Studies of invertebrate animals have long been used to increase our knowledge of how our own nervous system works. The reason such studies are useful is that the way nerve cells work is similar right across the animal kingdom, from invertebrates to humans. Invertebrates have many advantages for scientific study: they are cheap and easy to keep in the lab; their life cycle is usually short, enabling rapid genetic crossing work and studies of different developmental stages; and their simplicity - in terms of the total numbers of cells involved - makes their nervous systems much easier to study. One of the least understood of our senses is the sense of smell. In one study, we are using the simple ‘nose’ of the fruit fly larva (maggot) to study how a small number of sense cells can identify a large number of different odours. The larva’s nose has only 21 sense cells and we have studied each of these to find out which odours it can detect. We are currently investigating how the 21 nerve cells together ‘code’ for different odours. This includes building a computer model which mimics the coding of information that occurs in the nose.
I obtained my first degree in Natural Sciences (Zoology) at the University of Cambridge followed by a doctorate in invertebrate neurobiology at the University of Sussex. My first appointment was as lecturer in the Department of Zoology at the University of Manchester and I am currently Professor in Comparative Neurobiology in the Faculty of Life Sciences. The underlying theme of my research is neuronal coding and plasticity in motor and sensory systems of invertebrates and lower vertebrates. I have spent three periods of sabbatical leave at the University of Illinois at Urbana-Champaign, studying neural correlates of motivational state in molluscs.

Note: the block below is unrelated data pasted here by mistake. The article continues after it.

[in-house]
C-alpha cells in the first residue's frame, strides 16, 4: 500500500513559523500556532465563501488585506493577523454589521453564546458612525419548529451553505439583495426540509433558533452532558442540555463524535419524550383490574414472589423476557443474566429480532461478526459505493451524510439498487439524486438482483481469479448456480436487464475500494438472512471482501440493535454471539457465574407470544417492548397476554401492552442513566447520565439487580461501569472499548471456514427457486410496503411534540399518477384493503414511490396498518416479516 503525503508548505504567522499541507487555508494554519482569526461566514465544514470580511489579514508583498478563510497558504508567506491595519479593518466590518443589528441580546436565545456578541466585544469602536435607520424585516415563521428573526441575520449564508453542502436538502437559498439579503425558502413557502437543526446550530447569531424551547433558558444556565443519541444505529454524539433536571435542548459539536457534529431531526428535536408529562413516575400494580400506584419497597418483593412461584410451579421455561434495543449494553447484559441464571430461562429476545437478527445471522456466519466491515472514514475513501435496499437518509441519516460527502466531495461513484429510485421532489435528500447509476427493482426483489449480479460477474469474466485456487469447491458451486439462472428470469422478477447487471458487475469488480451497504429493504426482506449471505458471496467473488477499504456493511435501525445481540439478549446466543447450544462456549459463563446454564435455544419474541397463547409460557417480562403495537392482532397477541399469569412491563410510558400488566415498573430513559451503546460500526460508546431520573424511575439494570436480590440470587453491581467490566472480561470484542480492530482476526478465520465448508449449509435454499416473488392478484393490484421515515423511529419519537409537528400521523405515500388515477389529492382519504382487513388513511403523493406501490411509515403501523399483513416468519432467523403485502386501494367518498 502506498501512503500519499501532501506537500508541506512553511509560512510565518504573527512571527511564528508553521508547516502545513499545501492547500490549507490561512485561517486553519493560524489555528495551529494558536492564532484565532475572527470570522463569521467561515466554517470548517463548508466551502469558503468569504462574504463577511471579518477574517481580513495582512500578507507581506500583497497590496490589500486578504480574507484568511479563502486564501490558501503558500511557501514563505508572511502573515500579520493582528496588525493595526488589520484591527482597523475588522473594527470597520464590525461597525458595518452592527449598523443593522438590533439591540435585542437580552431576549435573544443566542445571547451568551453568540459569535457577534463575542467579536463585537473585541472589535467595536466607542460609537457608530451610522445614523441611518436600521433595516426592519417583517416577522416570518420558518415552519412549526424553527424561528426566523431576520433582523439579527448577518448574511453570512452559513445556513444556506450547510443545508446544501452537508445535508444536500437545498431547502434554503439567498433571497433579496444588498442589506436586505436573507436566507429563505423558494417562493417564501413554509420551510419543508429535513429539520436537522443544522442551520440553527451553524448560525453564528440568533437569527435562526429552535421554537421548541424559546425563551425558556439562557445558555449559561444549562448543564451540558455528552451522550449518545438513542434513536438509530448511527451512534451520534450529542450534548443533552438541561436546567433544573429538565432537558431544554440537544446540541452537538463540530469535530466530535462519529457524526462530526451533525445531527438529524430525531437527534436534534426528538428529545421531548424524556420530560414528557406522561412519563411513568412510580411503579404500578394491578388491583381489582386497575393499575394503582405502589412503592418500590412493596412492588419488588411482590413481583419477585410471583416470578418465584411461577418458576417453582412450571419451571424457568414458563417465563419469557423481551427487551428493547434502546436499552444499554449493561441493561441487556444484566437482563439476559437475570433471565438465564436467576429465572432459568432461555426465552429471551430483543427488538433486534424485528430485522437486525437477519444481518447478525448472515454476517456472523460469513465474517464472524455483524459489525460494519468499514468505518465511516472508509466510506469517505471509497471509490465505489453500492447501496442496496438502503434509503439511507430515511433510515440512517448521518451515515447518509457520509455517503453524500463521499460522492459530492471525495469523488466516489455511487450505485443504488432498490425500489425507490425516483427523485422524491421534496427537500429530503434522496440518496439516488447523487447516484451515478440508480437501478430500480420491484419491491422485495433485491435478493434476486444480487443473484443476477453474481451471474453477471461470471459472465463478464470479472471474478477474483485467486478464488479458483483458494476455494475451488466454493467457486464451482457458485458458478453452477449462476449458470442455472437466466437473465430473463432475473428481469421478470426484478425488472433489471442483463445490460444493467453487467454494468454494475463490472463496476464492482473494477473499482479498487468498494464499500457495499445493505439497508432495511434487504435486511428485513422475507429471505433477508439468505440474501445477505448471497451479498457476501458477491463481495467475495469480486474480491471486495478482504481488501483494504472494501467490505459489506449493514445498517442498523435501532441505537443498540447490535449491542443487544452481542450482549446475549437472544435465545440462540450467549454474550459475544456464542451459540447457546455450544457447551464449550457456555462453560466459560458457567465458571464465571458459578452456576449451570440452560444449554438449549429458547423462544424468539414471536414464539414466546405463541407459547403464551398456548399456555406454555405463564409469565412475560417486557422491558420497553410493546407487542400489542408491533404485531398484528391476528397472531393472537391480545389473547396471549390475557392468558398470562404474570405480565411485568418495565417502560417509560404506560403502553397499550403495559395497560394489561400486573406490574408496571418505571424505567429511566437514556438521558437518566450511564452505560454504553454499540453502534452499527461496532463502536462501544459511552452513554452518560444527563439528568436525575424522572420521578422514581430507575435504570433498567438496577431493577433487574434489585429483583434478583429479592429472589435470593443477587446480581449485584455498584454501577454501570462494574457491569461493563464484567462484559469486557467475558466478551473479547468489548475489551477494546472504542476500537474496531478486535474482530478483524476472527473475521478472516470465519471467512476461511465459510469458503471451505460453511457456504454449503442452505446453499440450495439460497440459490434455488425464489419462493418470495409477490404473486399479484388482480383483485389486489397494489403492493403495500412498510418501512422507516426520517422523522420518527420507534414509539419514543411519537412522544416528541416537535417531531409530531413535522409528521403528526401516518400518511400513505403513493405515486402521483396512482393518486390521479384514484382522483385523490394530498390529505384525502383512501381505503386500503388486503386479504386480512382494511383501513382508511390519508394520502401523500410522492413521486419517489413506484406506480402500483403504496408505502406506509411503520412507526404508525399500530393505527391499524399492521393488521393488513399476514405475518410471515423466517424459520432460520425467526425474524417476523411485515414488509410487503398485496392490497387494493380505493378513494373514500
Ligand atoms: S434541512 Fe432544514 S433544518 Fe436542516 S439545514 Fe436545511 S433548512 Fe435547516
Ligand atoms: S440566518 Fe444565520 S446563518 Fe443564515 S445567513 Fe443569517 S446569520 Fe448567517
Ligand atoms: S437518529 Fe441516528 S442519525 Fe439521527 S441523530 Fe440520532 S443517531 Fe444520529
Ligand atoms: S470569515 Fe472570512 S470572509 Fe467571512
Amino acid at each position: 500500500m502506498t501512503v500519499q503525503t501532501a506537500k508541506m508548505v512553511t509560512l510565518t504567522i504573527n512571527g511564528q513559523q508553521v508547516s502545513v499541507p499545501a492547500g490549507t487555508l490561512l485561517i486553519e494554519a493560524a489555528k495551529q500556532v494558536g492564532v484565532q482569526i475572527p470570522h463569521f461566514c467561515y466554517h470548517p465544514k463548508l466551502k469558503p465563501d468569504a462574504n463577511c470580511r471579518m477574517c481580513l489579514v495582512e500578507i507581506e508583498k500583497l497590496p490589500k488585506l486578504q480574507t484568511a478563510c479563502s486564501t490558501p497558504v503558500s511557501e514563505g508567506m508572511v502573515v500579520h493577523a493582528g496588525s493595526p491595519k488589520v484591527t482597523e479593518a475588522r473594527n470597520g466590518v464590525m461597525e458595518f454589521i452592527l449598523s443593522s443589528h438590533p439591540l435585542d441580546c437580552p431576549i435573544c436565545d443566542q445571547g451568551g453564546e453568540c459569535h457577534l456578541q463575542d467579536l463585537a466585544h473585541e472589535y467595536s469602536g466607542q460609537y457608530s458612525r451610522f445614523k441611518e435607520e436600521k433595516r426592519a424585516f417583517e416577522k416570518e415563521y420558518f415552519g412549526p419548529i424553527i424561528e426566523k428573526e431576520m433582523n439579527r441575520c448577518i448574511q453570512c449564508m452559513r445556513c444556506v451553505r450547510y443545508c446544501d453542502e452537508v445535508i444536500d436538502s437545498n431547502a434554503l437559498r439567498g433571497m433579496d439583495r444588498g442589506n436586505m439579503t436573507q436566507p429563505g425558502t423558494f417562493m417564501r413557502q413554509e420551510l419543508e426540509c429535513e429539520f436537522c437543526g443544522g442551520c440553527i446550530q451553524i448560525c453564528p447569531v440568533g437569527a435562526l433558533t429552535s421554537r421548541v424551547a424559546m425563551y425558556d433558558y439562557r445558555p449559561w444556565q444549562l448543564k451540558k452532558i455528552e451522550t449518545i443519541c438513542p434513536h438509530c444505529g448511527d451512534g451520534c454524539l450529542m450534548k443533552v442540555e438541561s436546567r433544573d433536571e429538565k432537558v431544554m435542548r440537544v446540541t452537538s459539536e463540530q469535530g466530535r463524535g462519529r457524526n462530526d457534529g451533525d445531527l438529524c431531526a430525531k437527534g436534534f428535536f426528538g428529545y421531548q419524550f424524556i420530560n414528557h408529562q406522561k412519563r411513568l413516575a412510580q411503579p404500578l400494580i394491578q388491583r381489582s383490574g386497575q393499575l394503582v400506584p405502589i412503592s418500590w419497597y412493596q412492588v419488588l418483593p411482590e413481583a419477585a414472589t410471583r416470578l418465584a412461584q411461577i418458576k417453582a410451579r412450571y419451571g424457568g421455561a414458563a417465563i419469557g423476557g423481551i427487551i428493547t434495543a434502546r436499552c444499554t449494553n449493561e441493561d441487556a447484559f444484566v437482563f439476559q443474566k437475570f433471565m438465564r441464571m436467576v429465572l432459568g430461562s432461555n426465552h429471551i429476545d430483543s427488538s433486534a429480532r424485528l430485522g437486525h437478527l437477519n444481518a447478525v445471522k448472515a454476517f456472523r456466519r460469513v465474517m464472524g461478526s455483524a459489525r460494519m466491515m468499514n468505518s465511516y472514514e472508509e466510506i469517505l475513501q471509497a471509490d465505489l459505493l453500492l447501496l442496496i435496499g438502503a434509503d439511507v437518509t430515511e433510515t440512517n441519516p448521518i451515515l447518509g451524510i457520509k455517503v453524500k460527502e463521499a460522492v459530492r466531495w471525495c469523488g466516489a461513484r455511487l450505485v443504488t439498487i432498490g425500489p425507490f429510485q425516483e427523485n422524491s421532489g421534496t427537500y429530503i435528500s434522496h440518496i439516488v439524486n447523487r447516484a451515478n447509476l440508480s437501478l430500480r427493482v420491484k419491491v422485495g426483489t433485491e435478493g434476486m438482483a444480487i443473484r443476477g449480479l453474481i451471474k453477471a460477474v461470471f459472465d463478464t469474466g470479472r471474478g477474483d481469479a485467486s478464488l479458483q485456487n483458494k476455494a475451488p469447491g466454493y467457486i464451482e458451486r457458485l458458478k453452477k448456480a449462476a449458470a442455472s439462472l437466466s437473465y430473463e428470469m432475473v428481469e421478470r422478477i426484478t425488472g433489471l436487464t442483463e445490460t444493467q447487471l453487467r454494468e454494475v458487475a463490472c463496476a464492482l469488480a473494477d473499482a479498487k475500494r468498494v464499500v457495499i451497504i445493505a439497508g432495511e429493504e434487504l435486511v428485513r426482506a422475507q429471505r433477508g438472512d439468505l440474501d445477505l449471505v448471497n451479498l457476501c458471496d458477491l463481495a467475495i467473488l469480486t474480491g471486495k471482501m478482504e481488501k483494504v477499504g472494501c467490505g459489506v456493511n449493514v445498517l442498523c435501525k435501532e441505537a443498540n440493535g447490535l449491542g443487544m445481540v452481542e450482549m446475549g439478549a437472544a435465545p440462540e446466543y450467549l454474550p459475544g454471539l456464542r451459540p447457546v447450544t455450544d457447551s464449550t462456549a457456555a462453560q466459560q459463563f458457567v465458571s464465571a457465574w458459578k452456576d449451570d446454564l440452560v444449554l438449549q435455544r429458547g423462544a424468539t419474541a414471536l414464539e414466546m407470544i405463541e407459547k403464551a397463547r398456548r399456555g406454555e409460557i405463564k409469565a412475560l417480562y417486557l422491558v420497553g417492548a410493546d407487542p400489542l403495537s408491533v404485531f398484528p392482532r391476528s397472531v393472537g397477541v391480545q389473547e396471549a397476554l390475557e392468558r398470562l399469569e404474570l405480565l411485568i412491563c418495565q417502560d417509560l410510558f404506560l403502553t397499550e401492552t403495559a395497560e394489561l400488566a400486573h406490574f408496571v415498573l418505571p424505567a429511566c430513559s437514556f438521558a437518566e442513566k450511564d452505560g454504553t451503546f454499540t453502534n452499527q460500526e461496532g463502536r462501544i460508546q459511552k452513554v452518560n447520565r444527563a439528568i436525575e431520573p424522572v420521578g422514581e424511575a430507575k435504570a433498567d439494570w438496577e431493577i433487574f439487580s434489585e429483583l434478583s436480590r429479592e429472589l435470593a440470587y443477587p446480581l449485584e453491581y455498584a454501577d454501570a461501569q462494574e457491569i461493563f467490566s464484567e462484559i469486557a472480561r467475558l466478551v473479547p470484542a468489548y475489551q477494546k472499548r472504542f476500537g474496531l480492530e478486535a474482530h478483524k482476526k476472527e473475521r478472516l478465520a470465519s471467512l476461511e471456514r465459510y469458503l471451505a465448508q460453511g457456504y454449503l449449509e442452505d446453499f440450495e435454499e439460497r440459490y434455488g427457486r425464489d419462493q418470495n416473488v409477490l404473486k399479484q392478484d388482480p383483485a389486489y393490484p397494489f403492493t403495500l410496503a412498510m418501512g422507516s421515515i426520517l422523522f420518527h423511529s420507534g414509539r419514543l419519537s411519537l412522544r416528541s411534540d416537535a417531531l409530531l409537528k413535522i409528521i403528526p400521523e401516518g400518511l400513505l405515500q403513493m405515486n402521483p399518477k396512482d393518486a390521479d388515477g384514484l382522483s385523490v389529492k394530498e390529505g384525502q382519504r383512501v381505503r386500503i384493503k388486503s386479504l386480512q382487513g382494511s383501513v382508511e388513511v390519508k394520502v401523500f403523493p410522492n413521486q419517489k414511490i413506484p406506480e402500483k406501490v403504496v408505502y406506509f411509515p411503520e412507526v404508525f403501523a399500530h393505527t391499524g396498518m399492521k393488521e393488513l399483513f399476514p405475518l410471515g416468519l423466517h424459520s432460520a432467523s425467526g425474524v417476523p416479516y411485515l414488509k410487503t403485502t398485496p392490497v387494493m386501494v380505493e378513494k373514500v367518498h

From 2007-2011 I was Associate Dean for Postgraduate Research in the Faculty of Life Sciences. This was followed by a 2-year appointment as Associate Dean for Teaching, Learning and Students, with responsibility for undergraduate and taught masters programs in Life Sciences. I am currently Academic Director of the University College for Interdisciplinary Learning.
I am a Fellow of the Royal Society of Biology.